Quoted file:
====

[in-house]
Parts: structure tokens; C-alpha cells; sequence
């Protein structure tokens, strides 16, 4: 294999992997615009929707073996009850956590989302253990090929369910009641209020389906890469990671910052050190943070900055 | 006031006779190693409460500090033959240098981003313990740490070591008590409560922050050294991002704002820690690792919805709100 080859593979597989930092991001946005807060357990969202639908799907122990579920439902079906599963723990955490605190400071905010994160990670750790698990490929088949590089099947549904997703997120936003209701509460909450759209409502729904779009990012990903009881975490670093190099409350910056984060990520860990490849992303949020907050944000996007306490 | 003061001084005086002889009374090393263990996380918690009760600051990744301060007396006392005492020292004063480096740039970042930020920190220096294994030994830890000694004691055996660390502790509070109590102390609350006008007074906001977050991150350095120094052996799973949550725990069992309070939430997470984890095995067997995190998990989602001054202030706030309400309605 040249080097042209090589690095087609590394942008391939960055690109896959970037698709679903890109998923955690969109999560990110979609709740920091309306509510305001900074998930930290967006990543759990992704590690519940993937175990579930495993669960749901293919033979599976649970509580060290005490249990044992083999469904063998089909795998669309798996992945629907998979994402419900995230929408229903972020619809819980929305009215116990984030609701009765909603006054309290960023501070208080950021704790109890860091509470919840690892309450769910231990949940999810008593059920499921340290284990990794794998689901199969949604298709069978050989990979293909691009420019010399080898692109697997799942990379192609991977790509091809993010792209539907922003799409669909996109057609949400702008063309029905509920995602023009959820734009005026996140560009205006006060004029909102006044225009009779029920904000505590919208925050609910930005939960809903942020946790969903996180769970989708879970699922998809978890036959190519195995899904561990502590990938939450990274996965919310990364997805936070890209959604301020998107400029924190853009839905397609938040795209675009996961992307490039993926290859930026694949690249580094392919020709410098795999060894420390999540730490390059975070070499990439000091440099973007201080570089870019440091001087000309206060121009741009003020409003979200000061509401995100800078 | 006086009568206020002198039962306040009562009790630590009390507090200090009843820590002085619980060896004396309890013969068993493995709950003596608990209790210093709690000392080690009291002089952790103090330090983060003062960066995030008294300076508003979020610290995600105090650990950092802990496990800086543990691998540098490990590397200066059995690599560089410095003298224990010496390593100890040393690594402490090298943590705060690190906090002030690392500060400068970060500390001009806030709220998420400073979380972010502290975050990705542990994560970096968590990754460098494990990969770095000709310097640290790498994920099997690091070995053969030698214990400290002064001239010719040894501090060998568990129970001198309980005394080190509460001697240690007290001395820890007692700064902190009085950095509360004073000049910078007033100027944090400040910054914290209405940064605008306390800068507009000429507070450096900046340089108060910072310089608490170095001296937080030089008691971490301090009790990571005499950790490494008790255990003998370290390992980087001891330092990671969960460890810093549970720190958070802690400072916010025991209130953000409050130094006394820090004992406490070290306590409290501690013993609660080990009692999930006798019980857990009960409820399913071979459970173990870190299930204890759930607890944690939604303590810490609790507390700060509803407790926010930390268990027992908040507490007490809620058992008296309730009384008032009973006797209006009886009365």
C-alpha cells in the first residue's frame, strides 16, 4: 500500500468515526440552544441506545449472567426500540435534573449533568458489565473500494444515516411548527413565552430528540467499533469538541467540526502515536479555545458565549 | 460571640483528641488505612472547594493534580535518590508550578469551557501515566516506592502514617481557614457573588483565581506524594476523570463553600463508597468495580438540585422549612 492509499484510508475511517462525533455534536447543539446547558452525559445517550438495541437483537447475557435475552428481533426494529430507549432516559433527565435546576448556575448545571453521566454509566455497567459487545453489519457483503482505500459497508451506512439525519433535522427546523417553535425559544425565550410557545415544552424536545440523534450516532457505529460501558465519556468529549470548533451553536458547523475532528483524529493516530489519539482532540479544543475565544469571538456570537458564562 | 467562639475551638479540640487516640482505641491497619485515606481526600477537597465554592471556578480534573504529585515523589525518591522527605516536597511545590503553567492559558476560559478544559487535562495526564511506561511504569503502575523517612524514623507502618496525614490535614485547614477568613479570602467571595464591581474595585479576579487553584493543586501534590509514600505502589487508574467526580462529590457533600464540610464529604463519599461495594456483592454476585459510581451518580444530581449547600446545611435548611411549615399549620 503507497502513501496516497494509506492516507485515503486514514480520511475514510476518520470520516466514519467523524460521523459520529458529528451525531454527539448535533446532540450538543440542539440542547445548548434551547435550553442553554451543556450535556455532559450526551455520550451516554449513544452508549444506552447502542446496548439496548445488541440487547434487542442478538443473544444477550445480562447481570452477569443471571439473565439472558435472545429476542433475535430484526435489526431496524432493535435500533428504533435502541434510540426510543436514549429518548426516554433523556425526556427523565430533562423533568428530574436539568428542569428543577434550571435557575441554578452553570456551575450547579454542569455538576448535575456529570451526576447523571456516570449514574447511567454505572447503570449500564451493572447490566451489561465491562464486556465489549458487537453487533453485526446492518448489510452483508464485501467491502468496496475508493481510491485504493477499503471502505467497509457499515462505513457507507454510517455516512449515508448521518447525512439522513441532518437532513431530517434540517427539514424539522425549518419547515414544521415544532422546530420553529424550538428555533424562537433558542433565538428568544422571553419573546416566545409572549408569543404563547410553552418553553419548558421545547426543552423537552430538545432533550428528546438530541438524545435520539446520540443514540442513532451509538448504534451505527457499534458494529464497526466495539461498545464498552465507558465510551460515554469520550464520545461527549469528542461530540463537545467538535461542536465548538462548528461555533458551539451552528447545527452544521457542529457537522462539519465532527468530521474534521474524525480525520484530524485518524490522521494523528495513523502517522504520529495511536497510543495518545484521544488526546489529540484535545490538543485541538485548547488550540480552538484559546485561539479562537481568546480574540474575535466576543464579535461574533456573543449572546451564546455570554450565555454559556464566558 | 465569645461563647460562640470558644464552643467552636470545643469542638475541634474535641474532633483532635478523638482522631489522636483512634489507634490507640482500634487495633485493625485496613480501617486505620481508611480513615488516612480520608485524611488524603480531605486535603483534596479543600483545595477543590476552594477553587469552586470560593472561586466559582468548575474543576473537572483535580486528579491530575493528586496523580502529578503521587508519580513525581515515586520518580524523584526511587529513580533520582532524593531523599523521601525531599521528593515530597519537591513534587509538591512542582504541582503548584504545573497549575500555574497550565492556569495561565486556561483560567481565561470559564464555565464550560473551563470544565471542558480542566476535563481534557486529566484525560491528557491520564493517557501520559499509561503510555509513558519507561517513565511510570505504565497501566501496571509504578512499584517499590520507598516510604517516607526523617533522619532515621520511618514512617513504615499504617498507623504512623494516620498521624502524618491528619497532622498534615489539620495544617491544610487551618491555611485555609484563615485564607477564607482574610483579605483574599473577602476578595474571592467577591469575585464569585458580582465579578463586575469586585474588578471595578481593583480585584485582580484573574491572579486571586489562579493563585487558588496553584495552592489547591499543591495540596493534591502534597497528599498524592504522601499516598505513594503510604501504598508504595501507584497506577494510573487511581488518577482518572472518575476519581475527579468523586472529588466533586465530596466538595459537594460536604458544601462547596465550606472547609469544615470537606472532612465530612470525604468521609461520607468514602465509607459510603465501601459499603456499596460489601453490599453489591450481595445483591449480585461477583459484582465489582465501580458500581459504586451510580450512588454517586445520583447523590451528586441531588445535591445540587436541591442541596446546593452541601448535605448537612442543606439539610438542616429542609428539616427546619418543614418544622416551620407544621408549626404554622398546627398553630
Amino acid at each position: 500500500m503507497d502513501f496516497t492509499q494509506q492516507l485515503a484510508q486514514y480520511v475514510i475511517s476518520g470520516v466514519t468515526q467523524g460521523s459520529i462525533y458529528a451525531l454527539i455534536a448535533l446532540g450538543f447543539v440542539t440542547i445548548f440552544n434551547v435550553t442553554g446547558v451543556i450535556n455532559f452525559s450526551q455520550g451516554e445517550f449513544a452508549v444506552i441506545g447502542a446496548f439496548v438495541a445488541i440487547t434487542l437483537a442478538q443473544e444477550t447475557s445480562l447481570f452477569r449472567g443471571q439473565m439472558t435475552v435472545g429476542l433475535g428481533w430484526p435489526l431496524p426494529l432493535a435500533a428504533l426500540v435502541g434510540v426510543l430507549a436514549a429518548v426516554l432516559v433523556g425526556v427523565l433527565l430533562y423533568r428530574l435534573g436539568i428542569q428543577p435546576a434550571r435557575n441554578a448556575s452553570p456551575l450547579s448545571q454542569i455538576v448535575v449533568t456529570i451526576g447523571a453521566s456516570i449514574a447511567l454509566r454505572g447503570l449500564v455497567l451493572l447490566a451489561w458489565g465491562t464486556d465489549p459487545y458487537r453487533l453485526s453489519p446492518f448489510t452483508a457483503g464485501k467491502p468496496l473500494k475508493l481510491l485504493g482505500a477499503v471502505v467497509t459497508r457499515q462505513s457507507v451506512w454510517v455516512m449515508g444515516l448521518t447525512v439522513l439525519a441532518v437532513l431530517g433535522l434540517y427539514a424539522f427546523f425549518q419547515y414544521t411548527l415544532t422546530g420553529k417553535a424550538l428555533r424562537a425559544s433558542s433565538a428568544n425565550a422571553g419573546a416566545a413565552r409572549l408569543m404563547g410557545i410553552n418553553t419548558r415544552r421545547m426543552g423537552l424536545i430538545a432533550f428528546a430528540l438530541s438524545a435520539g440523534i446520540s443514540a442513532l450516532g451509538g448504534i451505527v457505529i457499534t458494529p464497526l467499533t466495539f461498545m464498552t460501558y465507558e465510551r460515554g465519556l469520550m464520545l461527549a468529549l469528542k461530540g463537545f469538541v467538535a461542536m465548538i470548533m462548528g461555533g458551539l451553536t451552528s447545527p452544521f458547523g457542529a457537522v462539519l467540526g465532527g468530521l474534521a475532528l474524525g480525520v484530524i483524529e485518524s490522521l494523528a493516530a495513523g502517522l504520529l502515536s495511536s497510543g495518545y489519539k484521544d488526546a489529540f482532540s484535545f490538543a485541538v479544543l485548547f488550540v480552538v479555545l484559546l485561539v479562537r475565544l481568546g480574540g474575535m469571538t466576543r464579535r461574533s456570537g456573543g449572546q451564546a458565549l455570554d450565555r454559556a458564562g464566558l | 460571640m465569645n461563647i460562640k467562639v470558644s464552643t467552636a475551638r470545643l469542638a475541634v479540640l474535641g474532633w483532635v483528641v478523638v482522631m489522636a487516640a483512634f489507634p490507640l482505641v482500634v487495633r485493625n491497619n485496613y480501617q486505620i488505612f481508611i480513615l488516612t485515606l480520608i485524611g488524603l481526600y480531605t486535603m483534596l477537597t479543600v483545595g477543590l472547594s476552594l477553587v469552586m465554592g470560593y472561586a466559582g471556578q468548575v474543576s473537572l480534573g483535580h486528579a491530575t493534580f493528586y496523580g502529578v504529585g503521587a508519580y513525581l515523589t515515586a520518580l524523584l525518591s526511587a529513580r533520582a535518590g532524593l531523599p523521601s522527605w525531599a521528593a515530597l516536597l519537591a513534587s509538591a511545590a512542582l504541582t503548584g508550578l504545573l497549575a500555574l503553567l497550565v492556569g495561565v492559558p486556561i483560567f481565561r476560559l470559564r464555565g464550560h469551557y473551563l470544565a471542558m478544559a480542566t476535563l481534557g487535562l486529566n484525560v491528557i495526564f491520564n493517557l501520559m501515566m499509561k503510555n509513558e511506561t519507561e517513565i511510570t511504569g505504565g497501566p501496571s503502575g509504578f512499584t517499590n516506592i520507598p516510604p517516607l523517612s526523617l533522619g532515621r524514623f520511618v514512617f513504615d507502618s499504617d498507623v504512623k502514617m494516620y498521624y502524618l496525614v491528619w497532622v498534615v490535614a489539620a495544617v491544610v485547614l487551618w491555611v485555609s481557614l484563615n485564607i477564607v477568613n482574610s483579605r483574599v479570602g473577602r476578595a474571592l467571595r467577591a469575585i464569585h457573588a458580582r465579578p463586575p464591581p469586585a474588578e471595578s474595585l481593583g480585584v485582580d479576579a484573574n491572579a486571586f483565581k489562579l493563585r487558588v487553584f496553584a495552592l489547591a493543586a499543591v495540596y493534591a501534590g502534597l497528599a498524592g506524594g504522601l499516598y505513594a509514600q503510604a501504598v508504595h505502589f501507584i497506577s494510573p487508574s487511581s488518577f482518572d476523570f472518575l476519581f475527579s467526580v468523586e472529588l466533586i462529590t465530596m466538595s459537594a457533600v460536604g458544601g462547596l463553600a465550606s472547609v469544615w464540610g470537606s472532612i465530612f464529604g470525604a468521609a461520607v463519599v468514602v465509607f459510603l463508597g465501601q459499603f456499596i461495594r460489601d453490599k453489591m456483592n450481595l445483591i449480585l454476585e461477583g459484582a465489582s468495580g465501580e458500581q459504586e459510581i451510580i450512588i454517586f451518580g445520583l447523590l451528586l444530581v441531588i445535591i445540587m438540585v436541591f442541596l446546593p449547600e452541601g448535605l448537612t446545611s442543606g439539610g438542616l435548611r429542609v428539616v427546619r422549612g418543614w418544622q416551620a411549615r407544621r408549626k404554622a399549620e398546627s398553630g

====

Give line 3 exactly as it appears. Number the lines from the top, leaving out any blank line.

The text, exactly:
């Protein structure tokens, strides 16, 4: 294999992997615009929707073996009850956590989302253990090929369910009641209020389906890469990671910052050190943070900055 | 006031006779190693409460500090033959240098981003313990740490070591008590409560922050050294991002704002820690690792919805709100 080859593979597989930092991001946005807060357990969202639908799907122990579920439902079906599963723990955490605190400071905010994160990670750790698990490929088949590089099947549904997703997120936003209701509460909450759209409502729904779009990012990903009881975490670093190099409350910056984060990520860990490849992303949020907050944000996007306490 | 003061001084005086002889009374090393263990996380918690009760600051990744301060007396006392005492020292004063480096740039970042930020920190220096294994030994830890000694004691055996660390502790509070109590102390609350006008007074906001977050991150350095120094052996799973949550725990069992309070939430997470984890095995067997995190998990989602001054202030706030309400309605 040249080097042209090589690095087609590394942008391939960055690109896959970037698709679903890109998923955690969109999560990110979609709740920091309306509510305001900074998930930290967006990543759990992704590690519940993937175990579930495993669960749901293919033979599976649970509580060290005490249990044992083999469904063998089909795998669309798996992945629907998979994402419900995230929408229903972020619809819980929305009215116990984030609701009765909603006054309290960023501070208080950021704790109890860091509470919840690892309450769910231990949940999810008593059920499921340290284990990794794998689901199969949604298709069978050989990979293909691009420019010399080898692109697997799942990379192609991977790509091809993010792209539907922003799409669909996109057609949400702008063309029905509920995602023009959820734009005026996140560009205006006060004029909102006044225009009779029920904000505590919208925050609910930005939960809903942020946790969903996180769970989708879970699922998809978890036959190519195995899904561990502590990938939450990274996965919310990364997805936070890209959604301020998107400029924190853009839905397609938040795209675009996961992307490039993926290859930026694949690249580094392919020709410098795999060894420390999540730490390059975070070499990439000091440099973007201080570089870019440091001087000309206060121009741009003020409003979200000061509401995100800078 | 006086009568206020002198039962306040009562009790630590009390507090200090009843820590002085619980060896004396309890013969068993493995709950003596608990209790210093709690000392080690009291002089952790103090330090983060003062960066995030008294300076508003979020610290995600105090650990950092802990496990800086543990691998540098490990590397200066059995690599560089410095003298224990010496390593100890040393690594402490090298943590705060690190906090002030690392500060400068970060500390001009806030709220998420400073979380972010502290975050990705542990994560970096968590990754460098494990990969770095000709310097640290790498994920099997690091070995053969030698214990400290002064001239010719040894501090060998568990129970001198309980005394080190509460001697240690007290001395820890007692700064902190009085950095509360004073000049910078007033100027944090400040910054914290209405940064605008306390800068507009000429507070450096900046340089108060910072310089608490170095001296937080030089008691971490301090009790990571005499950790490494008790255990003998370290390992980087001891330092990671969960460890810093549970720190958070802690400072916010025991209130953000409050130094006394820090004992406490070290306590409290501690013993609660080990009692999930006798019980857990009960409820399913071979459970173990870190299930204890759930607890944690939604303590810490609790507390700060509803407790926010930390268990027992908040507490007490809620058992008296309730009384008032009973006797209006009886009365």